Congratulations on your keto success! i started keto on September 2, 2017 after reaching my highest weight ever of 192. As of this morning, I’ve lost 50 pounds, weighing 142. I’ve struggled with weight my entire life, & never thought I would be this size or weigh this little. I have never felt better! My hormones are stabilized (I’m 60, so I have the perimenopausal thing going on); my acid reflux is almost completely gone; my arthritis symptoms are gone; I’m sleeping MUCH better; and my skin isn’t dry! I started keto for weight loss, but now I know the weight loss is a perk. I’m never “hangry” and have been able to incorporate 24 – 48 hour fasting into my weekly regime with no difficulty. I do intermittent fasting every day, eating all my food in 8 – 12 hours daily. My “food obsession” is gone; yet, I love eating more than I ever did pre-keto! I eat only when I’m hungry (not by a clock) and stop when I’m satisfied. I agree that a lot of docs still are not on board with keto. A great book to understand keto from a medical perspective is Jimmy Moore’s Keto Clarity. I think the reason some people don’t do well on keto is they have a difficult time embracing the idea of eating “this much fat”. Happily, I’m an “all or nothing” person, so when I started keto, I jumped in – and found that the fat fills me up faster & keeps me full longer so I don’t have cravings. When I do want something sweet, I make a keto treat – but it’s not every day or even every week. Most of the time, I’m super happy on my bacon, sour cream, cream cheese,and fattier meats! I am keto for life – there is no reason to go back to eating any other way!
Merra G, Miranda R, Barrucco S, Gualtieri P, Mazza M, Moriconi E, Marchetti M, Chang TF, De Lorenzo A, Di Renzo L. Very-low-calorie ketogenic diet with aminoacid supplement versus very low restricted-calorie diet for preserving muscle mass during weight loss: a pilot double-blind study. Eur Rev Med Pharmacol Sci. 2016 Jul;20(12):2613-21. [PubMed: 27383313]
Over the long-term the KD poses possible risks as well, although the evidence remains unclear on this topic. Consumption of a high fat diet, particularly saturated fat, is associated with increased cardiovascular risk (23) and consumption of saturated fat has been shown to acutely induce insulin resistance and raise blood triglyceride levels (12). Nevertheless, many KD studies have documented improvements in markers of cardiovascular risk, including improvements in vascular function (24) reduction in inflammatory markers (10), and other markers of cardiovascular health (13,20). Methodological issues, such as clear definitions of dietary interventions, may play a significant role in obscuring the underlying principles, however, it is clear that more targeted research is warranted.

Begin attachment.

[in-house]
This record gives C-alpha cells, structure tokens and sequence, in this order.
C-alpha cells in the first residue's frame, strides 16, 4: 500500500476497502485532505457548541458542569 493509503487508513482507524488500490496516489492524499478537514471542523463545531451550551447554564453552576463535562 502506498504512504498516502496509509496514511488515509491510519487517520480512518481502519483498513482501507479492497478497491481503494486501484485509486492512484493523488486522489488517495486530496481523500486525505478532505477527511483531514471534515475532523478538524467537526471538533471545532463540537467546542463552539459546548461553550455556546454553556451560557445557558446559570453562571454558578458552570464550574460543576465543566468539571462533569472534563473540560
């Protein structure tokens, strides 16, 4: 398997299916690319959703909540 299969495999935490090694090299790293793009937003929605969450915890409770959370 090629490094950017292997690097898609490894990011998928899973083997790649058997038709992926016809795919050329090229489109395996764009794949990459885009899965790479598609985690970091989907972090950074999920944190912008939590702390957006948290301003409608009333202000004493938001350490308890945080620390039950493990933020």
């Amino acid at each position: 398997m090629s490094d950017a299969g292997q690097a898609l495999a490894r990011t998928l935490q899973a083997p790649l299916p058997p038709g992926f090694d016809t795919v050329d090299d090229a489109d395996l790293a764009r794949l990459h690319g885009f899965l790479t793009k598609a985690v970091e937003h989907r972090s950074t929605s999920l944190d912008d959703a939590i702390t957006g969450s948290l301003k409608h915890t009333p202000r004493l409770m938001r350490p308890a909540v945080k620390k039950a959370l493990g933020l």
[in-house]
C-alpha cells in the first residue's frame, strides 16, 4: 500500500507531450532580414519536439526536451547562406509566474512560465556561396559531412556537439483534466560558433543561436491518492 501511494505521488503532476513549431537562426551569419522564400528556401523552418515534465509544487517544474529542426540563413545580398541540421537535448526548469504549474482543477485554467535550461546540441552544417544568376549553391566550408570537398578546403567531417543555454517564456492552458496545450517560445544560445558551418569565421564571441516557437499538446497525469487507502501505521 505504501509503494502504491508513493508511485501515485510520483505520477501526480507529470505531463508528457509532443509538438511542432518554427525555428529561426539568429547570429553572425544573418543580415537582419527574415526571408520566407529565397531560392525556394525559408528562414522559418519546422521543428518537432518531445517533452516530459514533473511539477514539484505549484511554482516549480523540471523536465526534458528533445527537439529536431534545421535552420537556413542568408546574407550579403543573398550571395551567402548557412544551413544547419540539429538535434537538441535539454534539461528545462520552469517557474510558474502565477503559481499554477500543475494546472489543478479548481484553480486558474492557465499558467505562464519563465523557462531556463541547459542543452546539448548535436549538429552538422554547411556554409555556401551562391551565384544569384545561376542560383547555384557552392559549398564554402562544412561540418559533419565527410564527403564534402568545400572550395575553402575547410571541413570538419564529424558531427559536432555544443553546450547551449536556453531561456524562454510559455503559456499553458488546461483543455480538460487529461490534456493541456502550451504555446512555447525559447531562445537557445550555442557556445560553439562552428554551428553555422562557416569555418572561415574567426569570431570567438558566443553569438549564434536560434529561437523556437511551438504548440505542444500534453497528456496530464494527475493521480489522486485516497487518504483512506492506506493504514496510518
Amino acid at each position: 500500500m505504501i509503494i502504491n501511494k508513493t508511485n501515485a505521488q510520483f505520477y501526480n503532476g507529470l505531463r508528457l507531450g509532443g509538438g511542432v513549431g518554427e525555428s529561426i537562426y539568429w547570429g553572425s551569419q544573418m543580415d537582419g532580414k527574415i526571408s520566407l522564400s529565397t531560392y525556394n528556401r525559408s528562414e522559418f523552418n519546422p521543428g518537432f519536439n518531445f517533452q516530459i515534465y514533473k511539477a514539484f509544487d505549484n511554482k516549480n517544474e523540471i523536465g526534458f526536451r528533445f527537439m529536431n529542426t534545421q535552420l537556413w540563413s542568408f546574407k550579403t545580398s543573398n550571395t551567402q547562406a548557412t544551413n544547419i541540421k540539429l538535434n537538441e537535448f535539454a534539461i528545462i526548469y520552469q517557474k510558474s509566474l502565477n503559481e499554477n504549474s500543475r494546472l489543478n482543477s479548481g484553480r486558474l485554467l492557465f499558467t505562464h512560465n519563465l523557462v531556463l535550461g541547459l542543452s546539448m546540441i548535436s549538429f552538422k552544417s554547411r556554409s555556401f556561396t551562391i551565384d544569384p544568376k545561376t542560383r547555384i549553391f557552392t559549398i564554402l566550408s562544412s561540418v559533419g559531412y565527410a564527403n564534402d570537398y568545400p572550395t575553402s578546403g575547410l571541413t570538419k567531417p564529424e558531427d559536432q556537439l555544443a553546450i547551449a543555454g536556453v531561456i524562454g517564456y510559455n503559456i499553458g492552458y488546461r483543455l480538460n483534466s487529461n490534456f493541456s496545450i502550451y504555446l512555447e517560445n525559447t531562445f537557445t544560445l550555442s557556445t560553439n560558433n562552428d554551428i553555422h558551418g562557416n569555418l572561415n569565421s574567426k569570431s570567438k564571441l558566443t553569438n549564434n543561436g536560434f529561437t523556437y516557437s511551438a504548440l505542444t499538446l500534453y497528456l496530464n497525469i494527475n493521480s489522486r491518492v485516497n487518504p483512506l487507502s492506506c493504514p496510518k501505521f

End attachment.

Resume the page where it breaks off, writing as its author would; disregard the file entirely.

I have been reading all the above comments about the gluten verse other ingredients. As a pastry chef, the information that has been missing here is that not only is gluten a protein, it is also the “elastic” that holds the pasta together. 80% of the proteins in flour are called glutenin and gladin. When combined with liquid, they form the elastic substance called gluten.
You can substitute half of the spelt flour for half of the flour called for in your recipe. This will help to keep the texture of bread when baking spelt bread. For total carbohydrates, it comes in at almost 27, with a net carbohydrate count of just under 22. The GI is getting up into the midrange, so this bread will start to raise blood sugars more at 55-67 than the previous four choices on our list.

I was on the ketogenic diet for 6 months to support my husband, who is on it permanently for epilepsy. The diet totally messed with my hormones, which my doctor and my husband’s nutritionist sadly confirmed was a possibility. I am continuing to eat low-carb, but the ketogenic thing unfortunately seemed to work against me as a 49-year old pre-menopausal woman.
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